Contributions for building the Tabernacle.
Contributions for building the Tabernacle.

Our sages noted, the contributors’ acknowledgments preferred the poor over the wealthy, when the latter should have priority, considering their decorum of dignity and the value of their offerings. Notwithstanding with this, the most unusual and precious was that the wealthy brought the most fragrant perfumes, they brought the most refined drugs and they brought the most cherished jewels (Shemot – Exodus 35:27,28):

והנשאם הביאו את אבני השהם ואת אבני המלאים לאפוד ולחשן
ואת־הבשם ואת־השמן למאור ולשמן המשחה ולקטרת הסמים

Why then are they [the wealthy] mentioned after and not before [the poor]?

The sages answer: The Holy Text did nothing other than follow their lead and assign them the place of their own choice. Having been the last to contribute was the reason to appear last in the acknowledgments. Although the wait was out of caution and not carelessness, having themselves ceded their preference to supply in the end whatever was missing; God was not pleased with this omission, and with good reason, if ten, twenty, hundred or more people could supply everything they needed, thus left them frustrated with their hopes. For this reason, since they were remiss in their contribution, God was also remiss in their acknowledgment; and when the force of truth and history obliges to mention them, it was done manifestly with a defect by skipping the letter Yud of their name, [ והנשא (י) ם ] — “princes”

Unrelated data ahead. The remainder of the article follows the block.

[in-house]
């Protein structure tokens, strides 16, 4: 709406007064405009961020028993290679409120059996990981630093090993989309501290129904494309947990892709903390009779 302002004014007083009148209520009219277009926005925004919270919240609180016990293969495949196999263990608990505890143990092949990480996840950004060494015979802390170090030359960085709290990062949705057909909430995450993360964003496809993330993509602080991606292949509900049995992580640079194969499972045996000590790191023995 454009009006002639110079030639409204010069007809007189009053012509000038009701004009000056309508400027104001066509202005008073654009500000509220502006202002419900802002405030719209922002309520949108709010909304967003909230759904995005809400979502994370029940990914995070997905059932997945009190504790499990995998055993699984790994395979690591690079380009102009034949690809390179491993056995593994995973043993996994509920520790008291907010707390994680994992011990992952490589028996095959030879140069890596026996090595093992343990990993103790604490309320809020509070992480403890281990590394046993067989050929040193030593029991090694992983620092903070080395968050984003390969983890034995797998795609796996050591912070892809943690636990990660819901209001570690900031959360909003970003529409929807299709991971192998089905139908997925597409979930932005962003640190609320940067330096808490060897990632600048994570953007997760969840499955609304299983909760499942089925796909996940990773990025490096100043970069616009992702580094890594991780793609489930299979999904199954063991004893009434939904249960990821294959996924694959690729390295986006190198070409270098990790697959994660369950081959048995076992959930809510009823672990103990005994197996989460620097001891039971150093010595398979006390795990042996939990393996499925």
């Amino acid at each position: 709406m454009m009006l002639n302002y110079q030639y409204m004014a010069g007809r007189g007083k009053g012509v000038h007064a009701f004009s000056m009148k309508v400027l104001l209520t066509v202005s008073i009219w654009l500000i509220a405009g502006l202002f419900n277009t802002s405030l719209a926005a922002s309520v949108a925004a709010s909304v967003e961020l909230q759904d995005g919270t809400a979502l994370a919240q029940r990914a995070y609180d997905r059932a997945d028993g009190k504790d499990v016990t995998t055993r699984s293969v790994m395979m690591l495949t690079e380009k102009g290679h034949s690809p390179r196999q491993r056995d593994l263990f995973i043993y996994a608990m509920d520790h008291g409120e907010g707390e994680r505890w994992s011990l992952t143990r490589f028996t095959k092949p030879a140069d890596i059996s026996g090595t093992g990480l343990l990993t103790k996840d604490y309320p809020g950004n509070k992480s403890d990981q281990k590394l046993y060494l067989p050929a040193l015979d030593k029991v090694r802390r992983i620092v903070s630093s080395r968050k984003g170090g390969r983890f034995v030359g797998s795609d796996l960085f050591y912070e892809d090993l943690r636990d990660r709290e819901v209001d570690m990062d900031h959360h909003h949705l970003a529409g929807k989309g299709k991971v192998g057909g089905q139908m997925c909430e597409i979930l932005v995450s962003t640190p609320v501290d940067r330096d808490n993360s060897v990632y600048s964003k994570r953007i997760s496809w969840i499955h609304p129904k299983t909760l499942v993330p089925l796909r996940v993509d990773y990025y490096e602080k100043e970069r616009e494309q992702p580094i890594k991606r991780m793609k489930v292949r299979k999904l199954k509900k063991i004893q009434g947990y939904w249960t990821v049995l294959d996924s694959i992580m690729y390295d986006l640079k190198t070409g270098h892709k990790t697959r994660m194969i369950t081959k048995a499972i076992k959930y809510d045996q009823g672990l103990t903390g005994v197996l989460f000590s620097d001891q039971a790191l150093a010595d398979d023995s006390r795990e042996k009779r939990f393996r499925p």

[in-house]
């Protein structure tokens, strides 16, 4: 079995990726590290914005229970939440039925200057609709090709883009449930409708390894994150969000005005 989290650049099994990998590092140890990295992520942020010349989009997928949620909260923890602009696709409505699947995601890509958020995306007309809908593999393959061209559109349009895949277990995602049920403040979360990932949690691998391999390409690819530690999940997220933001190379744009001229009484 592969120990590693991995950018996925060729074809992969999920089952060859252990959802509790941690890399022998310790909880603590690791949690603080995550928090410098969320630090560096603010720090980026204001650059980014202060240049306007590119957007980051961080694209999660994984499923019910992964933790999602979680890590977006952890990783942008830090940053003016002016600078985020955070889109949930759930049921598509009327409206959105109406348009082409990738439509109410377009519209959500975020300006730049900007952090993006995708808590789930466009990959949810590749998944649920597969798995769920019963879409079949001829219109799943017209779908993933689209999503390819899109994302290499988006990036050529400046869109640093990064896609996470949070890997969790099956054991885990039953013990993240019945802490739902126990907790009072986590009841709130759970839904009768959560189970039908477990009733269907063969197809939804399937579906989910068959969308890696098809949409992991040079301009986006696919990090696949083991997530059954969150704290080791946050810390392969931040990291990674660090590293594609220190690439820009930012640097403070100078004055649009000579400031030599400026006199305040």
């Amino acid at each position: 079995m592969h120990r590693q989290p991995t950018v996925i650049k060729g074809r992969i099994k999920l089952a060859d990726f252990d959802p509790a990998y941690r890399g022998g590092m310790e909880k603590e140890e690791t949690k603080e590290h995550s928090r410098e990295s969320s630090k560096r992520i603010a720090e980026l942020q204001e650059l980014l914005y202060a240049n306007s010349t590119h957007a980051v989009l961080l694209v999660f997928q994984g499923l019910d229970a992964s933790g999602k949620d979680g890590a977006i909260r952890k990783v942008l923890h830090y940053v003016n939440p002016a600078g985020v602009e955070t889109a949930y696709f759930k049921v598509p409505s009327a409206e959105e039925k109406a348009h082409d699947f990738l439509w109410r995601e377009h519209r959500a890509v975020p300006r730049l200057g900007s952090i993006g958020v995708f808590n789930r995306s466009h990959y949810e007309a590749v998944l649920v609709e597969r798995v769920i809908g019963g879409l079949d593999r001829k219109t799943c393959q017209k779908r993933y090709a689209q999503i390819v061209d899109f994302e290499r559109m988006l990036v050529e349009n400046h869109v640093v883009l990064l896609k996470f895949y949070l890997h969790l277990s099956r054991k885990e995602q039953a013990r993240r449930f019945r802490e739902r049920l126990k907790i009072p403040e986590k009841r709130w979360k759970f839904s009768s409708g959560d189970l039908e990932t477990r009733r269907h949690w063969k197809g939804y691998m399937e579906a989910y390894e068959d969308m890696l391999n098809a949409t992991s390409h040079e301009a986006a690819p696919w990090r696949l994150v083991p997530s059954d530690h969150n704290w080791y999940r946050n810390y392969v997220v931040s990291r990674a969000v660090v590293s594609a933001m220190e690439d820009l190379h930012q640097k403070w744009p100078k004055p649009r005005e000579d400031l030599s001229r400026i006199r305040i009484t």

…since they were remiss in their contribution, God was also remiss in their acknowledgment.